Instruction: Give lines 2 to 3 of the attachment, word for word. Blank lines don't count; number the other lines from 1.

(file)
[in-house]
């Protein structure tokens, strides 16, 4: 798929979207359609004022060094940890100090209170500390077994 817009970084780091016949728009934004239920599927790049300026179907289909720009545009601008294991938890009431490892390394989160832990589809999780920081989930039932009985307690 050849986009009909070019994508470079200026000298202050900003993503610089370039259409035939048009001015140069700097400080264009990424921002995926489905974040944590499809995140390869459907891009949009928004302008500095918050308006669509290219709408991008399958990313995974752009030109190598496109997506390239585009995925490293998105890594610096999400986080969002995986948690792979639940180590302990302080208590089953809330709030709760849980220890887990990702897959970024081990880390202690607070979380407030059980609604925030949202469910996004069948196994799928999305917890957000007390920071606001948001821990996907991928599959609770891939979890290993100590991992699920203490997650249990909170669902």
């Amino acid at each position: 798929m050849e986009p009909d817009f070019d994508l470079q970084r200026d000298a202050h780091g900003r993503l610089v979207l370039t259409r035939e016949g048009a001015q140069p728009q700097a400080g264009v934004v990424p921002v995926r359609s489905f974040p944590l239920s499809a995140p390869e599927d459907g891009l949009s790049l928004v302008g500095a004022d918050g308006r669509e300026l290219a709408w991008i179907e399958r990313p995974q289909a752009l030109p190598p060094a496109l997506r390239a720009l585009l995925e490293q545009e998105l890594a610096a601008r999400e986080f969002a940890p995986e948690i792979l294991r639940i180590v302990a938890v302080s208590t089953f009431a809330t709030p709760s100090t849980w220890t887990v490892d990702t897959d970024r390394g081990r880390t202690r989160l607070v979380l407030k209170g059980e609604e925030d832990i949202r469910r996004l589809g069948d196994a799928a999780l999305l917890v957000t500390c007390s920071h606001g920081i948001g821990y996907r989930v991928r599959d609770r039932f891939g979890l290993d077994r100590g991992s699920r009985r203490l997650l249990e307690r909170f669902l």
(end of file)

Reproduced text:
């Protein structure tokens, strides 16, 4: 798929979207359609004022060094940890100090209170500390077994 817009970084780091016949728009934004239920599927790049300026179907289909720009545009601008294991938890009431490892390394989160832990589809999780920081989930039932009985307690 050849986009009909070019994508470079200026000298202050900003993503610089370039259409035939048009001015140069700097400080264009990424921002995926489905974040944590499809995140390869459907891009949009928004302008500095918050308006669509290219709408991008399958990313995974752009030109190598496109997506390239585009995925490293998105890594610096999400986080969002995986948690792979639940180590302990302080208590089953809330709030709760849980220890887990990702897959970024081990880390202690607070979380407030059980609604925030949202469910996004069948196994799928999305917890957000007390920071606001948001821990996907991928599959609770891939979890290993100590991992699920203490997650249990909170669902």
């Amino acid at each position: 798929m050849e986009p009909d817009f070019d994508l470079q970084r200026d000298a202050h780091g900003r993503l610089v979207l370039t259409r035939e016949g048009a001015q140069p728009q700097a400080g264009v934004v990424p921002v995926r359609s489905f974040p944590l239920s499809a995140p390869e599927d459907g891009l949009s790049l928004v302008g500095a004022d918050g308006r669509e300026l290219a709408w991008i179907e399958r990313p995974q289909a752009l030109p190598p060094a496109l997506r390239a720009l585009l995925e490293q545009e998105l890594a610096a601008r999400e986080f969002a940890p995986e948690i792979l294991r639940i180590v302990a938890v302080s208590t089953f009431a809330t709030p709760s100090t849980w220890t887990v490892d990702t897959d970024r390394g081990r880390t202690r989160l607070v979380l407030k209170g059980e609604e925030d832990i949202r469910r996004l589809g069948d196994a799928a999780l999305l917890v957000t500390c007390s920071h606001g920081i948001g821990y996907r989930v991928r599959d609770r039932f891939g979890l290993d077994r100590g991992s699920r009985r203490l997650l249990e307690r909170f669902l």